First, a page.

Interpretivist Theories of Law
Interpretivism about the nature of law is the view that legal rights and duties are determined by the scheme of principle that provides the best justification of certain political practices of a community: a scheme identifiable through an interpretation of the practices that is sensitive both to the facts of the practices and to the values or principles that the practices serve.
Interpretivism has been developed by Ronald Dworkin in a number of publications over the last 30 years or so (see the works of Dworkin cited in the Bibliography). Interpretivism as developed by Dworkin includes the claim that interpretation is sensitive to values in the way just explained, and that it is fundamental to the nature of law. Many theorists accept that, given the law, interpretation that is sensitive to values is necessarily employed in its application (e.g. Brink 2001). In this entry, we shall be concerned exclusively with interpretivism as a theory about the nature of law, and so we shall not consider such views (except as possible misunderstandings of interpretivism). We shall focus on the explanation of the position defended by Dworkin (though not necessarily on his way of defending it), and briefly consider some alternatives in respect of the normative character of legal interpretation.
The arrival of interpretivism in the scene, previously dominated by positivist and natural law theories about the nature of law, has stimulated a great deal of debate (the following are some examples from the vast secondary literature: Mitchell, 1983; Cohen 1984; Hart 1994 (Postscript); Raz 1986; Finnis 1992; Coleman 2001).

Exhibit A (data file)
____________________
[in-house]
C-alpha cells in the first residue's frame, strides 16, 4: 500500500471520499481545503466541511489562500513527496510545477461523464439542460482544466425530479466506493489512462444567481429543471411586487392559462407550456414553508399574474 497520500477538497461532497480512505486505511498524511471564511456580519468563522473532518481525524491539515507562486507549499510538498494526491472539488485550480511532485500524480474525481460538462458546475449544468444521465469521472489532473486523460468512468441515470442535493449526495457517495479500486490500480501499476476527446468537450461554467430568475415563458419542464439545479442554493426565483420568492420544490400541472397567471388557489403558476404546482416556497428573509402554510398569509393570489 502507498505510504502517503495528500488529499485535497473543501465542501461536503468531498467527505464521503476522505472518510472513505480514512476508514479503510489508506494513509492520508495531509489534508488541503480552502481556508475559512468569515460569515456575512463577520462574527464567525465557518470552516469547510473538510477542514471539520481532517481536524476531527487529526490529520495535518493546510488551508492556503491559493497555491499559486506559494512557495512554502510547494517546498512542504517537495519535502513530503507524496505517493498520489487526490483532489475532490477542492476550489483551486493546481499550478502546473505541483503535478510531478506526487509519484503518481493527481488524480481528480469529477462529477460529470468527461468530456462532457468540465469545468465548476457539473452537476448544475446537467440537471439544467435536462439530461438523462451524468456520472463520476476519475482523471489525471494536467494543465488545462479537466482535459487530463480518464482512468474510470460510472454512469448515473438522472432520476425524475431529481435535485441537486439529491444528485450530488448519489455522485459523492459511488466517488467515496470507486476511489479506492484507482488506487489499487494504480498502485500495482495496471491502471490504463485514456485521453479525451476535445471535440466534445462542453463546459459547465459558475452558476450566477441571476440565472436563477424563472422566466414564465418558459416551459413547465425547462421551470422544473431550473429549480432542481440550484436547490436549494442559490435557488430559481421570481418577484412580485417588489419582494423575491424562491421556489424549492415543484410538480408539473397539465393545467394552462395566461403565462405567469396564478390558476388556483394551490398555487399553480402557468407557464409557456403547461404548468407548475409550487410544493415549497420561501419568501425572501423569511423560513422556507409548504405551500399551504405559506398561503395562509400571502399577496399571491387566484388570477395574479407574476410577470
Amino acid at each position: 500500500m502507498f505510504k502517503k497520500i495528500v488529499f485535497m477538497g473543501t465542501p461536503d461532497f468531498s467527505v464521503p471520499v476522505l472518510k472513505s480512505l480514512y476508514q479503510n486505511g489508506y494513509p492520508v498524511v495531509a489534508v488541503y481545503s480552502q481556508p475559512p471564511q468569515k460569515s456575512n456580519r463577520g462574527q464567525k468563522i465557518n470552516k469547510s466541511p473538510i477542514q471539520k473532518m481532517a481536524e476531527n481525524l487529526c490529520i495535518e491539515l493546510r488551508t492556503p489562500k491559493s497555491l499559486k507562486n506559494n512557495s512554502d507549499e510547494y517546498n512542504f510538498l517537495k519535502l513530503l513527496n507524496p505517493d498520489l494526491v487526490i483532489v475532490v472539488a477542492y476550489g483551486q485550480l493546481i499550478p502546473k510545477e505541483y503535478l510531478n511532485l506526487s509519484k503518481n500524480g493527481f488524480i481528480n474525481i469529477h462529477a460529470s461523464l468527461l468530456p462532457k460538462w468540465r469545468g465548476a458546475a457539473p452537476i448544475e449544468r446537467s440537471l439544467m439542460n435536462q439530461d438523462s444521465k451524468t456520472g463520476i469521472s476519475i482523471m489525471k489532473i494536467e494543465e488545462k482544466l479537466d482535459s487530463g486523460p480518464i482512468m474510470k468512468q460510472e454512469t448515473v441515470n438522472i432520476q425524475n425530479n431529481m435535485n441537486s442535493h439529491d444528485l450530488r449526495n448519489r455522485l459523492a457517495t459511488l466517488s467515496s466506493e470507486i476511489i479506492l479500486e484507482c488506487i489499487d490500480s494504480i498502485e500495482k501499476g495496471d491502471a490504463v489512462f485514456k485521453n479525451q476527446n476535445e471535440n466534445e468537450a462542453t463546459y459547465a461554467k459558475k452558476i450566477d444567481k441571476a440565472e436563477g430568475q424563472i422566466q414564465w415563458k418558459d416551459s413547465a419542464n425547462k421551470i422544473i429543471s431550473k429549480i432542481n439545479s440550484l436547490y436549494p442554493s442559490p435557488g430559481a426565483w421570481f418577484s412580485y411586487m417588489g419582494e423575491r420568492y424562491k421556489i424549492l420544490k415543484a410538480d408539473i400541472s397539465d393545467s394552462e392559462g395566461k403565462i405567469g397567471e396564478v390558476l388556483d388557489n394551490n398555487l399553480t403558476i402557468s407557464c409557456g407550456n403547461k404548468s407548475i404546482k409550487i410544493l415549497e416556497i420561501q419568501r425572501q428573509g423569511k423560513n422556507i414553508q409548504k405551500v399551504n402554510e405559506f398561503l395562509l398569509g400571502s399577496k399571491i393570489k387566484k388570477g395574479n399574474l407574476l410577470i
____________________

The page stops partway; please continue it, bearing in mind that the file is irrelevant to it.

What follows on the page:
Interpretivism is a thesis about what determines legal rights and duties, i.e. what makes it the case that the law requires what it does. As such, it is a thesis about the nature of law. These questions can be formulated in terms of the grounds of propositions of law.
Propositions of law are expressed by sentences that describe legal requirements. For example, such a proposition may be that
Gratuitous promises not relied upon are not enforceable in law.
Such propositions can be at all levels of generality. They may involve relatively abstract legal requirements, such as the above example, or concrete requirements such as the proposition that Smith is entitled to $100 from Jones. They can be expressed in terms of legal rights or duties: e.g. ‘in law, no duty to do as promised applies to those who promise gratuitously, as long as their promise is not relied upon’, or ‘Jones has a legal duty to pay Smith $100’.
What makes a proposition of law true, when it is true? We want to investigate the grounds of law, so it would not help to cite facts that trivially make legal propositions true — we already know that, for any x, the fact that x is capable of making the proposition that x true — and it would not help to cite any legal facts either — doing so would merely postpone, not answer our question. What are the likely candidates?
It seems uncontroversial that biographical and other contingencies in the lives of ordinary citizens, such as the fact that Jones was drunk when he met Smith to discuss a deal, are among the facts that make true concrete propositions of law that involve such citizens' rights and duties. More interestingly, it is uncontroversial that the truth of all legal propositions is, at least in part, dependent upon certain political facts. By 'political facts' I mean political decisions and practices, including legislative enactments, custom, or settled judicial practice, understood in non-legal terms, i.e. without reference to what the law requires; and further understood in non-evaluative terms, i.e. without reference to facts about what is right or good.